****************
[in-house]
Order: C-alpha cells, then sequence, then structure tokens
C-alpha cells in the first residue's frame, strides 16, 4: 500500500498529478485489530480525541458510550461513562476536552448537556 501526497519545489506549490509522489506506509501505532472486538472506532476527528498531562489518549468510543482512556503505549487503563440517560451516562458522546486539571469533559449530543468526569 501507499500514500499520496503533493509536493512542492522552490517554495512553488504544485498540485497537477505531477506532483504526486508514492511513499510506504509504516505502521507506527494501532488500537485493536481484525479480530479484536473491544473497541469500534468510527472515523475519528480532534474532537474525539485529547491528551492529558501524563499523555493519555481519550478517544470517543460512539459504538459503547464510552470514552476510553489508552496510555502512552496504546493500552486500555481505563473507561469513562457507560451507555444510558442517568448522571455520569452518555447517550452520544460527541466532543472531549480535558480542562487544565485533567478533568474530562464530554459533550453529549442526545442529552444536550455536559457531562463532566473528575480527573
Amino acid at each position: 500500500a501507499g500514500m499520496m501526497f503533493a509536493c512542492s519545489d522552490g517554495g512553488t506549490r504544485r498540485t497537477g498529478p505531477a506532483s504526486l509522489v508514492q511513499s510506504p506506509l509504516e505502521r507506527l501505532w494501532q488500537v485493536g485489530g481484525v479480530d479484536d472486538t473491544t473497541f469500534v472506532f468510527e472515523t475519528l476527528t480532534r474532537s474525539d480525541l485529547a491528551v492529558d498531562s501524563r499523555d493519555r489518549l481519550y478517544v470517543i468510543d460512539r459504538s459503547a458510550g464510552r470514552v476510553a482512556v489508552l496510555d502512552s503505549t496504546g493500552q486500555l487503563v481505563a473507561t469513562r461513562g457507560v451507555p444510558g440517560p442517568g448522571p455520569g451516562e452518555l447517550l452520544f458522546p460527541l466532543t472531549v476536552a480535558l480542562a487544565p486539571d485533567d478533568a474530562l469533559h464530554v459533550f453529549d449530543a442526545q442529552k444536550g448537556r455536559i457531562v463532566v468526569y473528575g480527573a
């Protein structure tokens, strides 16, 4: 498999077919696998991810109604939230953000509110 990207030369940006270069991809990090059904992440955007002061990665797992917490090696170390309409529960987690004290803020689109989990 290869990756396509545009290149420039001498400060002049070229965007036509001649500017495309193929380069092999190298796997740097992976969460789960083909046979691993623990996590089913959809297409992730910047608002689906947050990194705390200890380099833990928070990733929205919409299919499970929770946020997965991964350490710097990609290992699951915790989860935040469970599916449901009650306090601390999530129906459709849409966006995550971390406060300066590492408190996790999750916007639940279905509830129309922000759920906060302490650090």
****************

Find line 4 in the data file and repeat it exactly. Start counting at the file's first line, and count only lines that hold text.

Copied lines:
Amino acid at each position: 500500500a501507499g500514500m499520496m501526497f503533493a509536493c512542492s519545489d522552490g517554495g512553488t506549490r504544485r498540485t497537477g498529478p505531477a506532483s504526486l509522489v508514492q511513499s510506504p506506509l509504516e505502521r507506527l501505532w494501532q488500537v485493536g485489530g481484525v479480530d479484536d472486538t473491544t473497541f469500534v472506532f468510527e472515523t475519528l476527528t480532534r474532537s474525539d480525541l485529547a491528551v492529558d498531562s501524563r499523555d493519555r489518549l481519550y478517544v470517543i468510543d460512539r459504538s459503547a458510550g464510552r470514552v476510553a482512556v489508552l496510555d502512552s503505549t496504546g493500552q486500555l487503563v481505563a473507561t469513562r461513562g457507560v451507555p444510558g440517560p442517568g448522571p455520569g451516562e452518555l447517550l452520544f458522546p460527541l466532543t472531549v476536552a480535558l480542562a487544565p486539571d485533567d478533568a474530562l469533559h464530554v459533550f453529549d449530543a442526545q442529552k444536550g448537556r455536559i457531562v463532566v468526569y473528575g480527573a